IT needs to prepare for mobility beyond smartphones

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Employees are moving beyond using just smartphones.

Now, they’re buying products they believe will make them more productive. Invariably, their purchase decisions do not include any consultation with IT. But that doesn’t mean IT should remain oblivious to what products their digitized employees are adopting.

IT needs to watch these four emerging areas of mobile tech that can benefit both the employees and the enterprise:

1. Wearables

The most common wearables today are smartwatches. Most are actually companion devices that not only rely on the user’s smartphone for internet connectivity and processing power, but also add capabilities and convenience through sensors.

Emerging wearables include clothing like shoes that can track movement and weight. Possible uses could include monitoring employees involved in lifting so as to help avoid injury from overexertion.

The addition of heart rate and blood pressure monitoring could prove helpful in improving the overall health of employees. At the same time, limits and restrictions need to be included to avoid privacy concerns.

2. Internet of Things (IoT)

The growing universe of IoT goes far beyond wearables and encompasses a range of items never previously envisioned to have any kind of connectivity, let alone intelligence. Sensor devices can be included in nearly any item and made to collect and report usage, location, and maintenance requirements.

Employees may install devices like desktop printers that include features that report to their manufacturer or order supplies based on need.

While these features may be helpful in increasing productivity, they may interfere with company purchase policies. However, they could also be leveraged by IT to optimize product usage throughout the enterprise.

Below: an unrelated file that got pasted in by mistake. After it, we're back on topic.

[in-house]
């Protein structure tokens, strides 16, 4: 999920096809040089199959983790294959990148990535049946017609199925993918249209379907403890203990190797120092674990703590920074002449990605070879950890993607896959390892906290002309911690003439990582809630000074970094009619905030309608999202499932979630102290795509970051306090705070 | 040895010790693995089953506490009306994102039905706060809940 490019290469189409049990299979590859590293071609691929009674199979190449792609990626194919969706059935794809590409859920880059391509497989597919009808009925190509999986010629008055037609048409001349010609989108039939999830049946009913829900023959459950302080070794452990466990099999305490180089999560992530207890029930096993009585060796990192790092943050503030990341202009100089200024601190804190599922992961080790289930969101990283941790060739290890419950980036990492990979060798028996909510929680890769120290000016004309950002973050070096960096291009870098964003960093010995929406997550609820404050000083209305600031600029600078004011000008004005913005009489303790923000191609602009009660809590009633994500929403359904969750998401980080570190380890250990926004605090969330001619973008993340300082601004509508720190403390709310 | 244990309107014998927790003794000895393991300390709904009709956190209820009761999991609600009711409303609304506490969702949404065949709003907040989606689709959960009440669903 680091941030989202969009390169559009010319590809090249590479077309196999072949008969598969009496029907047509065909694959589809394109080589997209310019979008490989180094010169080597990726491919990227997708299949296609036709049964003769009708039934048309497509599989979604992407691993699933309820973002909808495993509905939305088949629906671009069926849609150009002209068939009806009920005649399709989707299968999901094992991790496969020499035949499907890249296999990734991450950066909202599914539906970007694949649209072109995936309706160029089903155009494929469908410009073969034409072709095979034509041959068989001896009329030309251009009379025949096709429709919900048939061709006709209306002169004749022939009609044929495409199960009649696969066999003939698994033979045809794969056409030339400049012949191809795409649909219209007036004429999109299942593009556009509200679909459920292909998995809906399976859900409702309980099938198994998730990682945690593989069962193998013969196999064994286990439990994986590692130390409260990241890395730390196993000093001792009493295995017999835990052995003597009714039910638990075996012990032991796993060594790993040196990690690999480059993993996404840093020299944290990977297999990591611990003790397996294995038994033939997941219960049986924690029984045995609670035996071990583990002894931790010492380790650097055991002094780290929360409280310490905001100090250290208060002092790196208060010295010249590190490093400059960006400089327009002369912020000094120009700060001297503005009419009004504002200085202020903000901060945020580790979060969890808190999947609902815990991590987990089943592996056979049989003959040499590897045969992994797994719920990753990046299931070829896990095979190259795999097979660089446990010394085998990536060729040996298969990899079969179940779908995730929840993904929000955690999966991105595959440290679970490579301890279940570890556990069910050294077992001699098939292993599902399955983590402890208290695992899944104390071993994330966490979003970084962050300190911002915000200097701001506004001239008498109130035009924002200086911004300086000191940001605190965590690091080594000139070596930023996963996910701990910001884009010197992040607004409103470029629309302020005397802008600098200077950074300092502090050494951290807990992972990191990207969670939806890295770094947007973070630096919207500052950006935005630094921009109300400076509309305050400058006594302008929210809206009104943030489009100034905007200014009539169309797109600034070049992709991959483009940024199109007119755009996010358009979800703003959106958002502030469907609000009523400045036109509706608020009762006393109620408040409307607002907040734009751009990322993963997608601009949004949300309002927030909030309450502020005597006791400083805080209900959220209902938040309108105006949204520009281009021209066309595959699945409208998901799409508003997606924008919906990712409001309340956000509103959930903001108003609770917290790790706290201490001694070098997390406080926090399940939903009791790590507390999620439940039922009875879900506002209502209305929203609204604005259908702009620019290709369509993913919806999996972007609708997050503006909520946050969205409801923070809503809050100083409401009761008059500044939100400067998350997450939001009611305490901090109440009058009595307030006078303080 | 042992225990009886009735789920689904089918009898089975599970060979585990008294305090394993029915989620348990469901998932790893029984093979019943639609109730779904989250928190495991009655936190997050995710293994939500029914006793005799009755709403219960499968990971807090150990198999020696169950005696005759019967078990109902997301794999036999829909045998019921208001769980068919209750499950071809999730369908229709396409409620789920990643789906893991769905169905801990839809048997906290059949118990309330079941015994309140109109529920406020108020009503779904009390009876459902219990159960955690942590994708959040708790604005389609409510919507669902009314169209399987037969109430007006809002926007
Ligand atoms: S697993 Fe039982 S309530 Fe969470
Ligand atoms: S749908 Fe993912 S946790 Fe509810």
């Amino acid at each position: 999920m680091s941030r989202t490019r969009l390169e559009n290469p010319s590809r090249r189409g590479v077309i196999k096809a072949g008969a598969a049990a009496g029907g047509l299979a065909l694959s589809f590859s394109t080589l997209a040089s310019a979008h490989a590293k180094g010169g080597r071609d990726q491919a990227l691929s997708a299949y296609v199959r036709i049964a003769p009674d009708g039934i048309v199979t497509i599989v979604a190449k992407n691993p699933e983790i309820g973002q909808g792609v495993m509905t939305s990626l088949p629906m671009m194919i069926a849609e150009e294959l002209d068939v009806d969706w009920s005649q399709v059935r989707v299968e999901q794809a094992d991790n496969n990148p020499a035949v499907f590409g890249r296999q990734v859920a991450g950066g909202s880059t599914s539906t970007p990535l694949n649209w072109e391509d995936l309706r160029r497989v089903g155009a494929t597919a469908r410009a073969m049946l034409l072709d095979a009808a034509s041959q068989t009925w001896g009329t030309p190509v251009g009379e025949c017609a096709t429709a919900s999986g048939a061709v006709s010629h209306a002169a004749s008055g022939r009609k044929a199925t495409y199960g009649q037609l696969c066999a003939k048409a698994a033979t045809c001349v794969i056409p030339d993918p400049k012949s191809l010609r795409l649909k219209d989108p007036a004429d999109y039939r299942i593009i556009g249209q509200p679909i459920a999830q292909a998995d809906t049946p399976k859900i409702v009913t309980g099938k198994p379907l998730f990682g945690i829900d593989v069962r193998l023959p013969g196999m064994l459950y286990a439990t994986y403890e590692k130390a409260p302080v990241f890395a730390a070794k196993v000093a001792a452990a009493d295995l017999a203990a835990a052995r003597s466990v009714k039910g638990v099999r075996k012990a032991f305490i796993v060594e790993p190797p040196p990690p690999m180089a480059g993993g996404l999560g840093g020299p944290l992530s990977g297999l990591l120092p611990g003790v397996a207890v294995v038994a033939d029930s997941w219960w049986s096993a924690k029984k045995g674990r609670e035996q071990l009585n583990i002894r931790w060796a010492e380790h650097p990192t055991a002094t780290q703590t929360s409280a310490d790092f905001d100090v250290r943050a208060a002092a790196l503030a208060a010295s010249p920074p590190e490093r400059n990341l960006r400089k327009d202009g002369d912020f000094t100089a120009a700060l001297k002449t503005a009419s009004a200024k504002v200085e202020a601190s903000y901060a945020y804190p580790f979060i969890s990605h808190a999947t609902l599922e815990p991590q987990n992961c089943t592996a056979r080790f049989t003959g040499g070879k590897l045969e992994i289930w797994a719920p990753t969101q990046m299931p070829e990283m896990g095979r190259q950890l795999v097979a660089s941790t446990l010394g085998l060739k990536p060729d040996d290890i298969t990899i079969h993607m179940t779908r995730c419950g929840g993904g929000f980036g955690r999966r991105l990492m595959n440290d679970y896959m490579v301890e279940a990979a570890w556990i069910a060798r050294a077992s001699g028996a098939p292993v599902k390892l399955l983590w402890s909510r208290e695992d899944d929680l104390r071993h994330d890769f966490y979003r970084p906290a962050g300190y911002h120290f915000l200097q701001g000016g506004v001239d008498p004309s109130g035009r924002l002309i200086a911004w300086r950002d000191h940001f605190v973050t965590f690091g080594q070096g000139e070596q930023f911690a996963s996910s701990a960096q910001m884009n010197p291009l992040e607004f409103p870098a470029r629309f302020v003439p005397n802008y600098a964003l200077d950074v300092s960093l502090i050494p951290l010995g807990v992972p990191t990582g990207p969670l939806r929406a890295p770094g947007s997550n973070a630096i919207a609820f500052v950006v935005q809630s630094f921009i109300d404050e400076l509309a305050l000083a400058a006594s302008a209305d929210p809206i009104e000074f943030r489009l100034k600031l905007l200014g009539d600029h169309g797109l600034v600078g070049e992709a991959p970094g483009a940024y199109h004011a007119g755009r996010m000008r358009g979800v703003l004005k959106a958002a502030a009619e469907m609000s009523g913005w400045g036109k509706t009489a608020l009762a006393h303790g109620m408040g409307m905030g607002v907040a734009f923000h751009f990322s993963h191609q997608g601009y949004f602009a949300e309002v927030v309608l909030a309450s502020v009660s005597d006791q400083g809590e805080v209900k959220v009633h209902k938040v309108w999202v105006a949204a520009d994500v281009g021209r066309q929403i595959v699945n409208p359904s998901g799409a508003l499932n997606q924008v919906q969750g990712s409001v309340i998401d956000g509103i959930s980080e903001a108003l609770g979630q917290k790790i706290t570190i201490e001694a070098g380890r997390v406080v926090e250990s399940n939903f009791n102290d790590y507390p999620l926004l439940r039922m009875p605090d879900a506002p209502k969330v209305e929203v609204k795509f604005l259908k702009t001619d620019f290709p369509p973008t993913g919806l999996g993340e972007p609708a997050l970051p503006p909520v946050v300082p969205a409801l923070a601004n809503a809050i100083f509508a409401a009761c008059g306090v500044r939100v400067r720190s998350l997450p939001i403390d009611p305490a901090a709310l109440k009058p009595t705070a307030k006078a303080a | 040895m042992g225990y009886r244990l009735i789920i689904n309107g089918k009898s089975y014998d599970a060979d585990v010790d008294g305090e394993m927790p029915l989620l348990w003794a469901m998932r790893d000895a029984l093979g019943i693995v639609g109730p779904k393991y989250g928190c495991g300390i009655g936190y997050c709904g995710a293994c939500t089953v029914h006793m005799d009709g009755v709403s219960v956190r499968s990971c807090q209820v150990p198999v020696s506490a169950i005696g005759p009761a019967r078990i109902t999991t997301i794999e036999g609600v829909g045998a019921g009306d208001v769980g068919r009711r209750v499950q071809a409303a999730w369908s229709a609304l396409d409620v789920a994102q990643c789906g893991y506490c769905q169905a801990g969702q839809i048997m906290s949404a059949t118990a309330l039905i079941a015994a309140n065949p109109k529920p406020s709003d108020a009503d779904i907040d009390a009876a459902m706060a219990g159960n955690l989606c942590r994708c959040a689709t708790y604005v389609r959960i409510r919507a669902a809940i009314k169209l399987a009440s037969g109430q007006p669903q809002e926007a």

3. Virtual reality

Virtual reality (VR) headsets are no longer the visionary future. They can be made from cardboard and take advantage of the same smart device employees carry in their pockets.

While the hype and excitement has been around the use of VR for gaming, productivity apps are adapting to take advantage of VR to enhance the working environment.

Adoption of augmented reality (AR), which relies on some of the same technologies and devices, holds real promise in the workplace and can assist users looking for information that is contextual to their work. Mechanics servicing equipment, for example, can leverage AR to see documentation and service instructions while they are working.

4. 3D touch

Touch screens that are sensitive to pressure can enable additional ways to interact with apps. Taken to the next level, a smartphone with a pressure-sensitive screen could be used as a scale for measuring dosages or packing quantities.

Smartphones won’t take the place of dedicated scales, but integrated into a small-scale supply chain operation, they could facilitate inventory control and calculate shipping costs.

IT should collaborate with enterprise staff and discuss the innovative mobile technologies and the uses employees are discovering for them, then look for ways to incorporate new capabilities into enterprise applications.

Scott Koegler Writer Sponsored Post About Scott

Scott Koegler is a technology journalist with a specialization on the intersection of business and technology. All opinions are his own. AT&T has sponsored this blog post.